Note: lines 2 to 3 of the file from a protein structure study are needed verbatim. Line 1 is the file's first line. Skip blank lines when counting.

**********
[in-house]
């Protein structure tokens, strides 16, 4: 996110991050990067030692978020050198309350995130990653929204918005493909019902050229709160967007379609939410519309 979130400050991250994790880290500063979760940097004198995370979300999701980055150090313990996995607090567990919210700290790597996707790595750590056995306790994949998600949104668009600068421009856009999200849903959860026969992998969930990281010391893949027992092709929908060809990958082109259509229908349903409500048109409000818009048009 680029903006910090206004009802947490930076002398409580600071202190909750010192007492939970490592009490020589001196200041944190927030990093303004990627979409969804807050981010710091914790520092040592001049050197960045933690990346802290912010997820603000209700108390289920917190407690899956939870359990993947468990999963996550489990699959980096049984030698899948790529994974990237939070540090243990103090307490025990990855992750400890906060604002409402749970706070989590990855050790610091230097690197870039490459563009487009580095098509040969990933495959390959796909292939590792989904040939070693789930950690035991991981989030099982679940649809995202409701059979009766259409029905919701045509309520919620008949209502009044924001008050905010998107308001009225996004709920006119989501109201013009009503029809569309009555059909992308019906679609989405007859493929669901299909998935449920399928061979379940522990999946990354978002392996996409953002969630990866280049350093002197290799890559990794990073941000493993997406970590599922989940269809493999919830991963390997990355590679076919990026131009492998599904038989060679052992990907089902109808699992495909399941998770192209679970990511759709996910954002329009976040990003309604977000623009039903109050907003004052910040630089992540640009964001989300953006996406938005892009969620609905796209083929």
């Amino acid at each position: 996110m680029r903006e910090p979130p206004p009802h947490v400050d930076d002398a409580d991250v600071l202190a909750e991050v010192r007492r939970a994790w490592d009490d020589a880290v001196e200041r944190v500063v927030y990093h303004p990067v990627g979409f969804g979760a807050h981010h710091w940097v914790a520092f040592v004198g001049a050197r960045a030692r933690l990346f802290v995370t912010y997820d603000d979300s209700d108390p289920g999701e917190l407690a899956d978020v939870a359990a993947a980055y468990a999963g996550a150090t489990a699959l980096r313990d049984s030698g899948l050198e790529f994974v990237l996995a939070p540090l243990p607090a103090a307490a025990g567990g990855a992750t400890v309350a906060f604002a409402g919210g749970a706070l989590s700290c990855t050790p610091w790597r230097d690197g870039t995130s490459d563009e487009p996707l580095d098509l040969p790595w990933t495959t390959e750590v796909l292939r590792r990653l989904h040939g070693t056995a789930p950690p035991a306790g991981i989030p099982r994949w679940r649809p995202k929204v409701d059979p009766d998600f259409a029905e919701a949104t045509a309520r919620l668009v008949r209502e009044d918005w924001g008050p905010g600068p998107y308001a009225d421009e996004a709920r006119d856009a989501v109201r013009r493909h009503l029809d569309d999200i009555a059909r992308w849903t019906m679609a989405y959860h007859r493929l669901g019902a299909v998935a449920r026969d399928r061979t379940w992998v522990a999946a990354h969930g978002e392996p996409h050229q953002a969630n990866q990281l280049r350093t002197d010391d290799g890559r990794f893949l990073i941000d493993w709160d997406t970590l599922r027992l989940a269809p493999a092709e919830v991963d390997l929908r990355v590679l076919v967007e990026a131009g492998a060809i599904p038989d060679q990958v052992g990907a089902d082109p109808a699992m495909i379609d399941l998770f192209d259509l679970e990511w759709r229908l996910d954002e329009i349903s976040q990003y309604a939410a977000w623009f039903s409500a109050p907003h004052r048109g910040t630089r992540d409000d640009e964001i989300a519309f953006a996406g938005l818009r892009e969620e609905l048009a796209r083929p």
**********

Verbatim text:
């Protein structure tokens, strides 16, 4: 996110991050990067030692978020050198309350995130990653929204918005493909019902050229709160967007379609939410519309 979130400050991250994790880290500063979760940097004198995370979300999701980055150090313990996995607090567990919210700290790597996707790595750590056995306790994949998600949104668009600068421009856009999200849903959860026969992998969930990281010391893949027992092709929908060809990958082109259509229908349903409500048109409000818009048009 680029903006910090206004009802947490930076002398409580600071202190909750010192007492939970490592009490020589001196200041944190927030990093303004990627979409969804807050981010710091914790520092040592001049050197960045933690990346802290912010997820603000209700108390289920917190407690899956939870359990993947468990999963996550489990699959980096049984030698899948790529994974990237939070540090243990103090307490025990990855992750400890906060604002409402749970706070989590990855050790610091230097690197870039490459563009487009580095098509040969990933495959390959796909292939590792989904040939070693789930950690035991991981989030099982679940649809995202409701059979009766259409029905919701045509309520919620008949209502009044924001008050905010998107308001009225996004709920006119989501109201013009009503029809569309009555059909992308019906679609989405007859493929669901299909998935449920399928061979379940522990999946990354978002392996996409953002969630990866280049350093002197290799890559990794990073941000493993997406970590599922989940269809493999919830991963390997990355590679076919990026131009492998599904038989060679052992990907089902109808699992495909399941998770192209679970990511759709996910954002329009976040990003309604977000623009039903109050907003004052910040630089992540640009964001989300953006996406938005892009969620609905796209083929």
């Amino acid at each position: 996110m680029r903006e910090p979130p206004p009802h947490v400050d930076d002398a409580d991250v600071l202190a909750e991050v010192r007492r939970a994790w490592d009490d020589a880290v001196e200041r944190v500063v927030y990093h303004p990067v990627g979409f969804g979760a807050h981010h710091w940097v914790a520092f040592v004198g001049a050197r960045a030692r933690l990346f802290v995370t912010y997820d603000d979300s209700d108390p289920g999701e917190l407690a899956d978020v939870a359990a993947a980055y468990a999963g996550a150090t489990a699959l980096r313990d049984s030698g899948l050198e790529f994974v990237l996995a939070p540090l243990p607090a103090a307490a025990g567990g990855a992750t400890v309350a906060f604002a409402g919210g749970a706070l989590s700290c990855t050790p610091w790597r230097d690197g870039t995130s490459d563009e487009p996707l580095d098509l040969p790595w990933t495959t390959e750590v796909l292939r590792r990653l989904h040939g070693t056995a789930p950690p035991a306790g991981i989030p099982r994949w679940r649809p995202k929204v409701d059979p009766d998600f259409a029905e919701a949104t045509a309520r919620l668009v008949r209502e009044d918005w924001g008050p905010g600068p998107y308001a009225d421009e996004a709920r006119d856009a989501v109201r013009r493909h009503l029809d569309d999200i009555a059909r992308w849903t019906m679609a989405y959860h007859r493929l669901g019902a299909v998935a449920r026969d399928r061979t379940w992998v522990a999946a990354h969930g978002e392996p996409h050229q953002a969630n990866q990281l280049r350093t002197d010391d290799g890559r990794f893949l990073i941000d493993w709160d997406t970590l599922r027992l989940a269809p493999a092709e919830v991963d390997l929908r990355v590679l076919v967007e990026a131009g492998a060809i599904p038989d060679q990958v052992g990907a089902d082109p109808a699992m495909i379609d399941l998770f192209d259509l679970e990511w759709r229908l996910d954002e329009i349903s976040q990003y309604a939410a977000w623009f039903s409500a109050p907003h004052r048109g910040t630089r992540d409000d640009e964001i989300a519309f953006a996406g938005l818009r892009e969620e609905l048009a796209r083929p």